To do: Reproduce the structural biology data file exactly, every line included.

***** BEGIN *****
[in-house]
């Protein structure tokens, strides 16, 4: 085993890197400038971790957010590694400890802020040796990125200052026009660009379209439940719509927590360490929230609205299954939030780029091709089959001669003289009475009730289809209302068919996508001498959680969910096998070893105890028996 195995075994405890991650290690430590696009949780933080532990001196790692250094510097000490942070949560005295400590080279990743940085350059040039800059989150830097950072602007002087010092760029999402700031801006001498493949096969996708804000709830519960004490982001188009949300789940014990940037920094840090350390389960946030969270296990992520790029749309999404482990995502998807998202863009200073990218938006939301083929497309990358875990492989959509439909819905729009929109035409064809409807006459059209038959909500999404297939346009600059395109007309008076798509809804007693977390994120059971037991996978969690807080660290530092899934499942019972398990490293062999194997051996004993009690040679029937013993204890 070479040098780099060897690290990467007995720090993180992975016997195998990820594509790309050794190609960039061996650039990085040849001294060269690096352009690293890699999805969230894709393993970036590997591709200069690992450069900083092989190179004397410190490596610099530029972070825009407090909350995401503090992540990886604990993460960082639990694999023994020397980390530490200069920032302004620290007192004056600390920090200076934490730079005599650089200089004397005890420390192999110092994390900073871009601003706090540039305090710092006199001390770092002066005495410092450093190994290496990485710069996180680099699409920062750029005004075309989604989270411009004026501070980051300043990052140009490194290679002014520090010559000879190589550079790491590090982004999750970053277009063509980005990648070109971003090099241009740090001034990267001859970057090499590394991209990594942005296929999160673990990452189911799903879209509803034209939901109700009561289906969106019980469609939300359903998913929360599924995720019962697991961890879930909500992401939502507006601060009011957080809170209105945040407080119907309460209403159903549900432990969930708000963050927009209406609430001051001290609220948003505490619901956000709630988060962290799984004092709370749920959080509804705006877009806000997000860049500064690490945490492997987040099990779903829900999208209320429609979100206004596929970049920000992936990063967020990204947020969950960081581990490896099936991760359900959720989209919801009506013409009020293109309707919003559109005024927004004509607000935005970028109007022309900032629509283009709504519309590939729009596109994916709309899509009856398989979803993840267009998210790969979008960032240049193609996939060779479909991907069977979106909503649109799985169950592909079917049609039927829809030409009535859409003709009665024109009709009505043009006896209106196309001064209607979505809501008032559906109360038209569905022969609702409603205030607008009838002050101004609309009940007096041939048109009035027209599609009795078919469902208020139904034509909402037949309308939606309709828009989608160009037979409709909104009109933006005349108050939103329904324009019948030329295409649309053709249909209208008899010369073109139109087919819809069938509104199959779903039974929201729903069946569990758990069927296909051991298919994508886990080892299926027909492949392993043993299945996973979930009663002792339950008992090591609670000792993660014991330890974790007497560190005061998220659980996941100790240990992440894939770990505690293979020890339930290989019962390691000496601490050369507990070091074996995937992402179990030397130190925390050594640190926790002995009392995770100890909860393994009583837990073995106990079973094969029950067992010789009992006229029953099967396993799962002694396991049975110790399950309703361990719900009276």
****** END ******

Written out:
[in-house]
């Protein structure tokens, strides 16, 4: 085993890197400038971790957010590694400890802020040796990125200052026009660009379209439940719509927590360490929230609205299954939030780029091709089959001669003289009475009730289809209302068919996508001498959680969910096998070893105890028996 195995075994405890991650290690430590696009949780933080532990001196790692250094510097000490942070949560005295400590080279990743940085350059040039800059989150830097950072602007002087010092760029999402700031801006001498493949096969996708804000709830519960004490982001188009949300789940014990940037920094840090350390389960946030969270296990992520790029749309999404482990995502998807998202863009200073990218938006939301083929497309990358875990492989959509439909819905729009929109035409064809409807006459059209038959909500999404297939346009600059395109007309008076798509809804007693977390994120059971037991996978969690807080660290530092899934499942019972398990490293062999194997051996004993009690040679029937013993204890 070479040098780099060897690290990467007995720090993180992975016997195998990820594509790309050794190609960039061996650039990085040849001294060269690096352009690293890699999805969230894709393993970036590997591709200069690992450069900083092989190179004397410190490596610099530029972070825009407090909350995401503090992540990886604990993460960082639990694999023994020397980390530490200069920032302004620290007192004056600390920090200076934490730079005599650089200089004397005890420390192999110092994390900073871009601003706090540039305090710092006199001390770092002066005495410092450093190994290496990485710069996180680099699409920062750029005004075309989604989270411009004026501070980051300043990052140009490194290679002014520090010559000879190589550079790491590090982004999750970053277009063509980005990648070109971003090099241009740090001034990267001859970057090499590394991209990594942005296929999160673990990452189911799903879209509803034209939901109700009561289906969106019980469609939300359903998913929360599924995720019962697991961890879930909500992401939502507006601060009011957080809170209105945040407080119907309460209403159903549900432990969930708000963050927009209406609430001051001290609220948003505490619901956000709630988060962290799984004092709370749920959080509804705006877009806000997000860049500064690490945490492997987040099990779903829900999208209320429609979100206004596929970049920000992936990063967020990204947020969950960081581990490896099936991760359900959720989209919801009506013409009020293109309707919003559109005024927004004509607000935005970028109007022309900032629509283009709504519309590939729009596109994916709309899509009856398989979803993840267009998210790969979008960032240049193609996939060779479909991907069977979106909503649109799985169950592909079917049609039927829809030409009535859409003709009665024109009709009505043009006896209106196309001064209607979505809501008032559906109360038209569905022969609702409603205030607008009838002050101004609309009940007096041939048109009035027209599609009795078919469902208020139904034509909402037949309308939606309709828009989608160009037979409709909104009109933006005349108050939103329904324009019948030329295409649309053709249909209208008899010369073109139109087919819809069938509104199959779903039974929201729903069946569990758990069927296909051991298919994508886990080892299926027909492949392993043993299945996973979930009663002792339950008992090591609670000792993660014991330890974790007497560190005061998220659980996941100790240990992440894939770990505690293979020890339930290989019962390691000496601490050369507990070091074996995937992402179990030397130190925390050594640190926790002995009392995770100890909860393994009583837990073995106990079973094969029950067992010789009992006229029953099967396993799962002694396991049975110790399950309703361990719900009276």